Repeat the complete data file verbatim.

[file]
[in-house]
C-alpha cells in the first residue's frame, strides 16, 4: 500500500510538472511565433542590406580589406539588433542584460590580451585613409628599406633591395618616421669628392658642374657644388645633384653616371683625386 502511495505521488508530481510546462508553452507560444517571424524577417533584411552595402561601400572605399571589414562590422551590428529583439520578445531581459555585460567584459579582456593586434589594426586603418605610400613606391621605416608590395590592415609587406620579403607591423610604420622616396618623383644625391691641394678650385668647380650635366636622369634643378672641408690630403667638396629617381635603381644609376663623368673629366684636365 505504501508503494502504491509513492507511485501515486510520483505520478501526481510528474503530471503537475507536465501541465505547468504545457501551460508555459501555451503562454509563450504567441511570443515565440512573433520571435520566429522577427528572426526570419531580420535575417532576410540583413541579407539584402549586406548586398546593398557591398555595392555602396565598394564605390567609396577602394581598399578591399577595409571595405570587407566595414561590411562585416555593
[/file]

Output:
[in-house]
C-alpha cells in the first residue's frame, strides 16, 4: 500500500510538472511565433542590406580589406539588433542584460590580451585613409628599406633591395618616421669628392658642374657644388645633384653616371683625386 502511495505521488508530481510546462508553452507560444517571424524577417533584411552595402561601400572605399571589414562590422551590428529583439520578445531581459555585460567584459579582456593586434589594426586603418605610400613606391621605416608590395590592415609587406620579403607591423610604420622616396618623383644625391691641394678650385668647380650635366636622369634643378672641408690630403667638396629617381635603381644609376663623368673629366684636365 505504501508503494502504491509513492507511485501515486510520483505520478501526481510528474503530471503537475507536465501541465505547468504545457501551460508555459501555451503562454509563450504567441511570443515565440512573433520571435520566429522577427528572426526570419531580420535575417532576410540583413541579407539584402549586406548586398546593398557591398555595392555602396565598394564605390567609396577602394581598399578591399577595409571595405570587407566595414561590411562585416555593